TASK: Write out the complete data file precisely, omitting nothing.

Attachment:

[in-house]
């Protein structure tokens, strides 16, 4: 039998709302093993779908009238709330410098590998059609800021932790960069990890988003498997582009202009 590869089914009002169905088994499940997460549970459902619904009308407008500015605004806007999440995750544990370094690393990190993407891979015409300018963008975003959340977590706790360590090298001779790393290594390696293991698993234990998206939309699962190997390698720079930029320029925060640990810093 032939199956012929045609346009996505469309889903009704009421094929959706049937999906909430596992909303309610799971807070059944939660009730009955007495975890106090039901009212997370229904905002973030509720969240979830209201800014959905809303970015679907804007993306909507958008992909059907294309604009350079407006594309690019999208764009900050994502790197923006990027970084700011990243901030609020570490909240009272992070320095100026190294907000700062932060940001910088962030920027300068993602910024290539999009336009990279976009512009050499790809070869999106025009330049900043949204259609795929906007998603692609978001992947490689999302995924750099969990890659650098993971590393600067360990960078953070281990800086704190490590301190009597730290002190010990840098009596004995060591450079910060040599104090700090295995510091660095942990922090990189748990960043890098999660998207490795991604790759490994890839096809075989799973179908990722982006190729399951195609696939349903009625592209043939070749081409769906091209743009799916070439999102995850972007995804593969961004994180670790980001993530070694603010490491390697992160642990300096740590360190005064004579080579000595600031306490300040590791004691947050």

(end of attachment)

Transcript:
[in-house]
């Protein structure tokens, strides 16, 4: 039998709302093993779908009238709330410098590998059609800021932790960069990890988003498997582009202009 590869089914009002169905088994499940997460549970459902619904009308407008500015605004806007999440995750544990370094690393990190993407891979015409300018963008975003959340977590706790360590090298001779790393290594390696293991698993234990998206939309699962190997390698720079930029320029925060640990810093 032939199956012929045609346009996505469309889903009704009421094929959706049937999906909430596992909303309610799971807070059944939660009730009955007495975890106090039901009212997370229904905002973030509720969240979830209201800014959905809303970015679907804007993306909507958008992909059907294309604009350079407006594309690019999208764009900050994502790197923006990027970084700011990243901030609020570490909240009272992070320095100026190294907000700062932060940001910088962030920027300068993602910024290539999009336009990279976009512009050499790809070869999106025009330049900043949204259609795929906007998603692609978001992947490689999302995924750099969990890659650098993971590393600067360990960078953070281990800086704190490590301190009597730290002190010990840098009596004995060591450079910060040599104090700090295995510091660095942990922090990189748990960043890098999660998207490795991604790759490994890839096809075989799973179908990722982006190729399951195609696939349903009625592209043939070749081409769906091209743009799916070439999102995850972007995804593969961004994180670790980001993530070694603010490491390697992160642990300096740590360190005064004579080579000595600031306490300040590791004691947050």